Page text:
Safari

Yahoo really really wants to be the default search engine for iPhones and iPads

Fire up Safari on your iPhone or iPad today and you'll most likely find Google as the default search engine — but if Yahoo has their way that might change. Users have the option to change from Google to other search providers such as Bing or Yahoo, but Google's had the default spot locked down for some time thanks to the handsome sum they've been paying Apple for the privilege. But Microsoft's Bing is the default search used in Siri, so count that as a win for Redmond. Yahoo isn't too happy that Google holds the crown jewel default search in Safari, and they're apparently aiming to convince Apple to change that.

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Safari updated to version 7.0.3 in the Mac App Store

A quick point release update for Safari on the Mac is now available for download from the Mac App Store. Version 7.0.3 brings a number of improvements, including fixes for the search and address fields prematurely hitting return, credit card autofill with numerous websites and websites with generic top-level domains.

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Best web browsers for iPad: Google Chrome, Dolphin, Mercury, and more!

Safari comes built right into the iPad and can sync your bookmarks and open tabs over iCloud so you're always up to date, everywhere. But what if you don't use Safari on your phone or your desktop? What if you want more features than Safari provides? What if you just want something different? Well, you're in luck! The App Store has many great browser alternatives to choose from. Here are the very best!

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New OS X Mavericks 10.9.2 beta, Safari 6.1.2 Seed 2 now available — developers, go get 'em!

Apple has pushed out a new OS X Mavericks 10.9.2 beta, and Safari 6.1.2 Seed 2 to developers. They're available in the usual places, via the usual means. If you're a registered developer, they're ready and waiting for you on the Mac Dev Center.

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How to use Safari for iOS 7: The ultimate guide

Apple's web browser, Safari has been given some significant updates in iOS 7. They include a new, unified address and search bar that's smarter than ever, a new rolodex-like tab interface on the iPhone, an easier-to-access Private browsing mode, a much-improved Reading List with continuous scrolling between articles, and a similar Shared Links list that surfaces great stuff from the people we follow. Then there's iCloud Keychain, a simple way to generate, store, fill, and sync passwords, and use credit cards, between all your Apple devices. Finding it all, never mind figuring it all out, can take a little time. That's why we make ultimate guides, and why we made this ultimate guide to iOS 7 Safari!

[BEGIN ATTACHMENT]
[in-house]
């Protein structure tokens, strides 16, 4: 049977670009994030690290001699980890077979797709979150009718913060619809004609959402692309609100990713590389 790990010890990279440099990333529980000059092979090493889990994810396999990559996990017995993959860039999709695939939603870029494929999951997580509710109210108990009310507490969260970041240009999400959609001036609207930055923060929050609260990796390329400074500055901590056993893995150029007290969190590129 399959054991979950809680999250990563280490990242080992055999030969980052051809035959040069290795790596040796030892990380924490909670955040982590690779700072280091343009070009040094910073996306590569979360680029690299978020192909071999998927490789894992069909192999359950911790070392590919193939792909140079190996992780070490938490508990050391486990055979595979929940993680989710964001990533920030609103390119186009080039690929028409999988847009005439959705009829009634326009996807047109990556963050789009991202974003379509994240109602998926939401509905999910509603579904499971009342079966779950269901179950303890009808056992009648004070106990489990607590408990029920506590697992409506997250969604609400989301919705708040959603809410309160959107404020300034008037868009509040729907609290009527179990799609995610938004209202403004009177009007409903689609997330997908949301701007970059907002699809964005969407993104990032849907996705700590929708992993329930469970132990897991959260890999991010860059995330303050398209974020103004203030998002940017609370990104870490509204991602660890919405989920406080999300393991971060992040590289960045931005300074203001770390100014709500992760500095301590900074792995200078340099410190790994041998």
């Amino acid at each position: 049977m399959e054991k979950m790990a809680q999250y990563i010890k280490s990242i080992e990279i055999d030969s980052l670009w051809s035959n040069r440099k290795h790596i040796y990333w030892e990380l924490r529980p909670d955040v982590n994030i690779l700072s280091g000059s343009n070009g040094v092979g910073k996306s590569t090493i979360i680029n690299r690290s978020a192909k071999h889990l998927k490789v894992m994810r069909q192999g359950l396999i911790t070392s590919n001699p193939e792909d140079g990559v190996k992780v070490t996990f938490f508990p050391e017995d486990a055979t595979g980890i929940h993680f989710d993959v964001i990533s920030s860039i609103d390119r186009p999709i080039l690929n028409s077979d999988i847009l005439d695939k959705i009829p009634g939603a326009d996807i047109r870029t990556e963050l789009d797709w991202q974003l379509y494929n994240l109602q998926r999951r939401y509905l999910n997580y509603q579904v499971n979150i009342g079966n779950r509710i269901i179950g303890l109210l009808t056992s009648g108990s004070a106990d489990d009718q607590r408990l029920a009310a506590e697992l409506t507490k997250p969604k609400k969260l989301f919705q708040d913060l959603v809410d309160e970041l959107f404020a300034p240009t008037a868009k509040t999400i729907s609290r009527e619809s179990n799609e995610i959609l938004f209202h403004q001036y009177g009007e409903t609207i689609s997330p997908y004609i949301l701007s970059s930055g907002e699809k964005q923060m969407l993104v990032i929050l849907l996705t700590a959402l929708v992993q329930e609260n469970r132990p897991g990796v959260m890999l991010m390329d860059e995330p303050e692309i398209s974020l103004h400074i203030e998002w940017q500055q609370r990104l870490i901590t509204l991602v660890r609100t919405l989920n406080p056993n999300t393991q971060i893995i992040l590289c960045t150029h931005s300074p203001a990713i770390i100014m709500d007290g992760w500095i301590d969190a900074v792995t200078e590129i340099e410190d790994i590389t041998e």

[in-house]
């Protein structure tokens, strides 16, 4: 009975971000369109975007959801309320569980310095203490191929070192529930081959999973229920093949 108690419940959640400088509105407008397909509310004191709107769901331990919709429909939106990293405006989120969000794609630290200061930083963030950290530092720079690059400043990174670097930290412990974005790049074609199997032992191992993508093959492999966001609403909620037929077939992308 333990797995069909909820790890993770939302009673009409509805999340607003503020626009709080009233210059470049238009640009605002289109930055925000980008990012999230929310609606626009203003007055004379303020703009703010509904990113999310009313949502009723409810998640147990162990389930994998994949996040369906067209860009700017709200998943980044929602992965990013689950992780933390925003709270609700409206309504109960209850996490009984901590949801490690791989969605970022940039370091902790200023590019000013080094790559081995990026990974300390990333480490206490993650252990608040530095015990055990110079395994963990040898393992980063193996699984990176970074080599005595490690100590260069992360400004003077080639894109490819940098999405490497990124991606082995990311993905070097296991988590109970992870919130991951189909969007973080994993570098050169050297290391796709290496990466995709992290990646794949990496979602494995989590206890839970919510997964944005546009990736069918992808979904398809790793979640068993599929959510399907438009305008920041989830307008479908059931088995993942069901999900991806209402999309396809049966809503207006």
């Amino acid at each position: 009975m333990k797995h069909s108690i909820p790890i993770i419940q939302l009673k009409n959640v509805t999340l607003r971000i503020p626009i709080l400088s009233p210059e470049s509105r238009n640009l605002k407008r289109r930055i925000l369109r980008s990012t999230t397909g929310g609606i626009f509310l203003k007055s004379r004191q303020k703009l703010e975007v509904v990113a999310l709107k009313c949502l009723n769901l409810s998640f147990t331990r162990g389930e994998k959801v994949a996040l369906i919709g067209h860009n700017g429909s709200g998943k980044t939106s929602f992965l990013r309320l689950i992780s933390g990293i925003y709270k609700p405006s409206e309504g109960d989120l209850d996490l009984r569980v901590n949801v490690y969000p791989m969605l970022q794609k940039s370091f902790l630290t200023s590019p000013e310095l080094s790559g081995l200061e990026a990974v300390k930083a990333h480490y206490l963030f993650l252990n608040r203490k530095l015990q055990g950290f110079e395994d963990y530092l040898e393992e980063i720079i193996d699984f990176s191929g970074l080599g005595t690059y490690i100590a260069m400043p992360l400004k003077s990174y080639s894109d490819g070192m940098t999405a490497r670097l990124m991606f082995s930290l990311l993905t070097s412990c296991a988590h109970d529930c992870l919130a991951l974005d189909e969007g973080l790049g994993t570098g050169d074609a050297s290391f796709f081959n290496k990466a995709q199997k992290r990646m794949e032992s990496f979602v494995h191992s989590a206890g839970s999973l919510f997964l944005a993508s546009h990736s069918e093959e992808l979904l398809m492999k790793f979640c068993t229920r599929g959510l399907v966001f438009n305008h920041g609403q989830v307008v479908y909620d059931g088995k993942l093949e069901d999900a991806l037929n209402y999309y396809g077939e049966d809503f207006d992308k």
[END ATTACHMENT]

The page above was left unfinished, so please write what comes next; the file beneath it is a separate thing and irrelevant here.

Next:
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Debug 25: Vicki Murley on evanglizing Safari and CSS transforms

Vicki Murley, former Safari Technology Evangelist at Apple, current founder of Sprightly Books, talks to Guy and Rene about web technologies, speaking at conferences, and beating Dan Brown at the book game.

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How to find web pages, bookmarks, history, and 'on this page' with smart search in iOS 7 Safari

With iOS 7 Apple has brought the unified address and search bar to the Safari web browser. That means not only can you type in the names of your favorite web sites and get taken right to them, directly, but you can type in any terms you like and get back search results from Google, including top results, standard results, history and bookmark results, and even results from the text of the page you're currently on. Because some things have moved around, and it's more tightly packed then ever, it can take some getting used to. But, once you're familiar with it, the unified smart search field should prove faster and more efficient than ever.

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Google fined $17 million over Safari cookie caper

Apple implemented "do not track" on Safari, Google did an end run around it, the U.S. Attorneys General hauled them into court, and now Google is paying $17 - roughly the amount of money they earn in the time it takes them to write the check - to the states. Alexei Oreskovic, writing for Reuters:

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Apple reportedly readying Mavericks updates to multiple applications

We already know that Mail in OS X Mavericks isn't playing nicely with Gmail, and reports suggest that an update for this and a host of other Apple applications suffering from issues is on the way. The news comes courtesy of Mark Gurman at 9to5Mac:

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Safari in Mavericks makes Flash more secure via sandboxing

A blog post from Adobe platform security strategist Peleus Uhley explains that the new version of Safari in Mavericks is actually safer than before, thanks to sandboxing. That finally puts Mavericks Safari in the same boat as Internet Explorer, Firefox and Chrome, writes CNet.

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